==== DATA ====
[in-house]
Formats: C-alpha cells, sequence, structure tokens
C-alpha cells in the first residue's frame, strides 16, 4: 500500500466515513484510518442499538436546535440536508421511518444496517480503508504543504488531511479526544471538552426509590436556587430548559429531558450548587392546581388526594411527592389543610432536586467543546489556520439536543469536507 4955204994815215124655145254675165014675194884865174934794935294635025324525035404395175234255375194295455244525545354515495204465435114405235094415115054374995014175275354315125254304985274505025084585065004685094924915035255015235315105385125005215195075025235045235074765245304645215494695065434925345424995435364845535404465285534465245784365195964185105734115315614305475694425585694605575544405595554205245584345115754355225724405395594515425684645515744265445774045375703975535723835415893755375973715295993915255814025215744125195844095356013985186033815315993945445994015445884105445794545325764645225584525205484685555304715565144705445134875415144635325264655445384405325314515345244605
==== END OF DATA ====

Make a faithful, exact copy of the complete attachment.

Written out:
[in-house]
Formats: C-alpha cells, sequence, structure tokens
C-alpha cells in the first residue's frame, strides 16, 4: 500500500466515513484510518442499538436546535440536508421511518444496517480503508504543504488531511479526544471538552426509590436556587430548559429531558450548587392546581388526594411527592389543610432536586467543546489556520439536543469536507 4955204994815215124655145254675165014675194884865174934794935294635025324525035404395175234255375194295455244525545354515495204465435114405235094415115054374995014175275354315125254304985274505025084585065004685094924915035255015235315105385125005215195075025235045235074765245304645215494695065434925345424995435364845535404465285534465245784365195964185105734115315614305475694425585694605575544405595554205245584345115754355225724405395594515425684645515744265445774045375703975535723835415893755375973715295993915255814025215744125195844095356013985186033815315993945445994015445884105445794545325764645225584525205484685555304715565144705445134875415144635325264655445384405325314515345244605